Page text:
– Andriy T.
    Jun 26, 2015 at 6:29
  • 1
    Hey Andriy, yeah that will definitely work, but I was trying to see if there was a way to avoid having to have a button.
    – Jimbo
    Jun 26, 2015 at 12:59

1 Answer 1

31

Edit 2019-02-14

Since Shiny 1.0.0 (released after I originally wrote this answer), there is now a debounce function which adds functionality to help with this kind of task. For the most part, this avoids the need for the code I originally wrote, although under the hood it works in a similar manner. However, as far as I can tell, debounce doesn't offer any way of short-circuiting the delay with a redraw action button along the lines of what I'd done here. I've therefore created a modified version of debounce that offers this functionality:

library(shiny)
library(magrittr)

# Redefined in global namespace since it's not exported from shiny
`%OR%` <- shiny:::`%OR%`
debounce_sc <- function(r, millis, priority = 100, domain = getDefaultReactiveDomain(), short_circuit = NULL) 
{
  force(r)
  force(millis)
  if (!is.function(millis)) {
    origMillis <- millis
    millis <- function() origMillis
  }
  v <- reactiveValues(trigger = NULL, when = NULL)
  firstRun <- TRUE
  observe({
    r()
    if (firstRun) {
      firstRun <<- FALSE
      return()
    }
    v$when <- Sys.time() + millis()/1000
  }, label = "debounce tracker", domain = domain, priority = priority)
  # New code here to short circuit the timer when the short_circuit reactive
  # triggers
  if (inherits(short_circuit, "reactive")) {
    observe({
      short_circuit()
      v$when <- Sys.time()
    }, label = "debounce short circuit", domain = domain, priority = priority)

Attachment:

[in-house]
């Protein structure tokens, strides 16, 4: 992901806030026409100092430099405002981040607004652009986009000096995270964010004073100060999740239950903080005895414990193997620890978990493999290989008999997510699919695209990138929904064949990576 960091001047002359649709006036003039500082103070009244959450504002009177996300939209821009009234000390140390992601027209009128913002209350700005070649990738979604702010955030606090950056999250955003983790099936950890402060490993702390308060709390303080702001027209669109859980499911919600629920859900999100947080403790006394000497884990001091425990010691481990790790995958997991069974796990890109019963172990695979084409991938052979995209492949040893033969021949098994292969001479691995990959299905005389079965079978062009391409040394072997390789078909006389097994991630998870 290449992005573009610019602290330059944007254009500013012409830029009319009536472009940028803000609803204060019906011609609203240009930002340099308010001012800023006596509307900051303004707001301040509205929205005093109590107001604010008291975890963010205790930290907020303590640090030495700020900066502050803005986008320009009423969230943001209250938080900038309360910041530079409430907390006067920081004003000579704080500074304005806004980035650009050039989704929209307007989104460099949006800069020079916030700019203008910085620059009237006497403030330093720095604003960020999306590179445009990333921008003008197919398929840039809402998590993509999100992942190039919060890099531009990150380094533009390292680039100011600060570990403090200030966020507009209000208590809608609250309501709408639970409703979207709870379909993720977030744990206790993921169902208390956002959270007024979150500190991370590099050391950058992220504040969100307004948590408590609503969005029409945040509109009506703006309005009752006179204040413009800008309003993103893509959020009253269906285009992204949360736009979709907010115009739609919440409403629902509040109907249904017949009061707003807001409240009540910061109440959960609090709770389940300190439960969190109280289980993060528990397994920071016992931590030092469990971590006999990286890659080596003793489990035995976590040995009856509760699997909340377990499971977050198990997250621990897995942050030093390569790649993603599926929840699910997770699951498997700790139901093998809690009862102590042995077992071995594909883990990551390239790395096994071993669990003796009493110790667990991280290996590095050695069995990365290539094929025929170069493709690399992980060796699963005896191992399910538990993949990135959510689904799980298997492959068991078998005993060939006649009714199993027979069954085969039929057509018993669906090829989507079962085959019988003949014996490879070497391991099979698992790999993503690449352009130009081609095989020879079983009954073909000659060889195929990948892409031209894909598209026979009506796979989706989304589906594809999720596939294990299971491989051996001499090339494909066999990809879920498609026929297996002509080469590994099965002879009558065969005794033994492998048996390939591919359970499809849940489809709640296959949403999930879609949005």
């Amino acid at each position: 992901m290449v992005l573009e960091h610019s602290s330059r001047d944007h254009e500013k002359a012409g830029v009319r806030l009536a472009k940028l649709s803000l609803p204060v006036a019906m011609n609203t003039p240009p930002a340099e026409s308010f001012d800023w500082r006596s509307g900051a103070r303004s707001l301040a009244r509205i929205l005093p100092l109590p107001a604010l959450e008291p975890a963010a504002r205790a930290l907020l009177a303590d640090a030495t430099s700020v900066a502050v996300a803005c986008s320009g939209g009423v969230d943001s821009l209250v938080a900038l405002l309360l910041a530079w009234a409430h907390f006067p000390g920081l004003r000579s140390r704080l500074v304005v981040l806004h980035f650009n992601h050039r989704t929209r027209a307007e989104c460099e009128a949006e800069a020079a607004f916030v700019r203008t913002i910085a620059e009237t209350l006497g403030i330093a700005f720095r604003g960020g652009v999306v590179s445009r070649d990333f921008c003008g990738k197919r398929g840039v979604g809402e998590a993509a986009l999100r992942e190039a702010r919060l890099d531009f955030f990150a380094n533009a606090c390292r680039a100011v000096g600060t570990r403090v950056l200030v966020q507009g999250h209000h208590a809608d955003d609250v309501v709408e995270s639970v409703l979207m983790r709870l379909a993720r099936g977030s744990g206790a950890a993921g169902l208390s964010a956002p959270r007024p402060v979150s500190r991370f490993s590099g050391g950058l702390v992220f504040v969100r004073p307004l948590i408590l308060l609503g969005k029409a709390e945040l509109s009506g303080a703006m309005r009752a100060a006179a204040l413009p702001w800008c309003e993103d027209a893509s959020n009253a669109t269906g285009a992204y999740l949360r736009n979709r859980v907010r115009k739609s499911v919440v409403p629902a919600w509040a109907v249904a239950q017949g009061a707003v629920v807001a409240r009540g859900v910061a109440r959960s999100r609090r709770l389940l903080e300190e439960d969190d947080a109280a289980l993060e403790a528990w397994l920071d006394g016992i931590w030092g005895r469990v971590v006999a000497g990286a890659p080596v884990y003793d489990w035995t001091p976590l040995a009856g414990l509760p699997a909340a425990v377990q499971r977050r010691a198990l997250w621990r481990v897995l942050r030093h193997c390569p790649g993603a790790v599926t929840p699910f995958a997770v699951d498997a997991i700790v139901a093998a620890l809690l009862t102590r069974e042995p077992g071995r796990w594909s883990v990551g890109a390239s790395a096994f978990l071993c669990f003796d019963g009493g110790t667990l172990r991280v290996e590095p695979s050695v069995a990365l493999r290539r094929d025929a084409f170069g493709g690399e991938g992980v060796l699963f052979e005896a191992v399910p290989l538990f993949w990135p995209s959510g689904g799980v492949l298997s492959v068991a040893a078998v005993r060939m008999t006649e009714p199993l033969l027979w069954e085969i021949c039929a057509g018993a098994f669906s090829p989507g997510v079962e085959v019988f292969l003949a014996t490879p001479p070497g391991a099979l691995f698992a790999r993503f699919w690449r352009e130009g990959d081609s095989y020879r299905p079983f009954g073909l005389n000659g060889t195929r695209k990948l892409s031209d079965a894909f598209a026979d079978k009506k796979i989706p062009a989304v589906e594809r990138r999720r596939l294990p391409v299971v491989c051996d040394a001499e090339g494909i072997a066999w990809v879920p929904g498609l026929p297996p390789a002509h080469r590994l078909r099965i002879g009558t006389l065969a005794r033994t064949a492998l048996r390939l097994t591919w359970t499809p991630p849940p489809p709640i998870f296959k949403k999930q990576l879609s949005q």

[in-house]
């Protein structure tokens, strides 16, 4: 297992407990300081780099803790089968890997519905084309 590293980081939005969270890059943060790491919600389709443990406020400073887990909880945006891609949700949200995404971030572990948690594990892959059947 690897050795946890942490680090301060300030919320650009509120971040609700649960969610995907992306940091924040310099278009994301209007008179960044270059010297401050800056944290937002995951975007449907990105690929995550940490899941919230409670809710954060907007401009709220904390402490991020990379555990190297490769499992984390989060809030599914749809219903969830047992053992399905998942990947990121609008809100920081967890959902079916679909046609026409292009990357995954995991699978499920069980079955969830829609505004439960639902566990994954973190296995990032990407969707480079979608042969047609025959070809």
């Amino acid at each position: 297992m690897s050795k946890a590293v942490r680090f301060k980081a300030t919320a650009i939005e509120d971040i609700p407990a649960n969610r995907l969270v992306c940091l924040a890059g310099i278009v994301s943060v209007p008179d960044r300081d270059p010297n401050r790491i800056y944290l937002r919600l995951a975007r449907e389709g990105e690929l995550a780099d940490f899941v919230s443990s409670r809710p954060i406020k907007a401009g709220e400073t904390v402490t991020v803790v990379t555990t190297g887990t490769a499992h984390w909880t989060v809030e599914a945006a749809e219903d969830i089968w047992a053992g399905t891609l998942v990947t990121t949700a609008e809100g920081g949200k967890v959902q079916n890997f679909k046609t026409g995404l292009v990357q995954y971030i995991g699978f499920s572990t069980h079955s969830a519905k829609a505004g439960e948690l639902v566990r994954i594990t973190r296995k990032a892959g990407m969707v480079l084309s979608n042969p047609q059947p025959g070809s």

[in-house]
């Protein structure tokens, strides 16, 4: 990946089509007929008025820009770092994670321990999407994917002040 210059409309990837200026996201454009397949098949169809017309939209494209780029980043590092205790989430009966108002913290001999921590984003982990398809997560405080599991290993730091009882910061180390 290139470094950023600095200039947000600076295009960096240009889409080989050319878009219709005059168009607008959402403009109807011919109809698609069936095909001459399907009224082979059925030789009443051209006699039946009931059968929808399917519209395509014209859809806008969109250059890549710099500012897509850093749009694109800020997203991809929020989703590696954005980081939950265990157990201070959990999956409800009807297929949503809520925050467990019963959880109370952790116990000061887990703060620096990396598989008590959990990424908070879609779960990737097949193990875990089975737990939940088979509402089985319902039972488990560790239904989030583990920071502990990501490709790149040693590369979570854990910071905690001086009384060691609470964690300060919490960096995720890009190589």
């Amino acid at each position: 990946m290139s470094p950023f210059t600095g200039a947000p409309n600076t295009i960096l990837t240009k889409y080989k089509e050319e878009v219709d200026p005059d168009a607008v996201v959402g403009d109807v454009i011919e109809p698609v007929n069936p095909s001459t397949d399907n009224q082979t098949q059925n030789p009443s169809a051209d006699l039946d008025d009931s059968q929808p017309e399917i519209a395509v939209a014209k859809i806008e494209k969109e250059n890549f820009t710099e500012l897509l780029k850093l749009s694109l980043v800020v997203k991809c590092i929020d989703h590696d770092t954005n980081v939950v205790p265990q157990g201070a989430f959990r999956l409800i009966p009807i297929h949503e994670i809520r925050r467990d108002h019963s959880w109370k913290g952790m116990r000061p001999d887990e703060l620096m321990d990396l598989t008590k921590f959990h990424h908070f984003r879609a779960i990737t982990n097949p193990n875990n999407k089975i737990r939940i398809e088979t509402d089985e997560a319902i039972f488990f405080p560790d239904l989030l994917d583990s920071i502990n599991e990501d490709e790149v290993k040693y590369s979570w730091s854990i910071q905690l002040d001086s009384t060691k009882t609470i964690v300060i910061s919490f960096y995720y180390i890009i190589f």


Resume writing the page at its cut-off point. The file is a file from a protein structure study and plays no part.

}
  # New code ends
  observe({
    if (is.null(v$when)) 
      return()
    now <- Sys.time()
    if (now >= v$when) {
      v$trigger <- isolate(v$trigger %OR% 0) %% 999999999 + 
        1
      v$when <- NULL
    }
    else {
      invalidateLater((v$when - now) * 1000)
    }
  }, label = "debounce timer", domain = domain, priority = priority)
  er <- eventReactive(v$trigger, {
    r()
  }, label = "debounce result", ignoreNULL = FALSE, domain = domain)
  primer <- observe({
    primer$destroy()
    er()
  }, label = "debounce primer", domain = domain, priority = priority)
  er
}

This then permits a simplified shiny application. I've switched to the single file mode of working, but the UI remains the same as the original one.

ui <- fluidPage(
  titlePanel("Old Faithful Geyser Data"),
  sidebarLayout(
    sidebarPanel(
      sliderInput("bins",
                  "Number of bins:",
                  min = 1,
                  max = 50,
                  value = 30),
      selectInput("column", "Column", colnames(faithful), selected = "waiting"),
      actionButton("redraw", "Redraw")
    ),
    mainPanel(
      plotOutput("distPlot")
    )
  )
)
server <- function(input, output, session) {
  reac <- reactive(list(bins = input$bins, column  = input$column)) %>% 
    debounce_sc(5000, short_circuit = reactive(input$redraw))

  # Only triggered by the debounced reactive
  output$distPlot <- renderPlot({
    x    <- faithful[, reac()$column]
    bins <- seq(min(x), max(x), length.out = reac()$bins + 1)
    hist(x, breaks = bins, col = 'darkgray', border = 'white',
         main = sprintf("Histogram of %s", reac()$column))
  })
}
shinyApp(ui, server)

Original version (pre Shiny 1.0.0)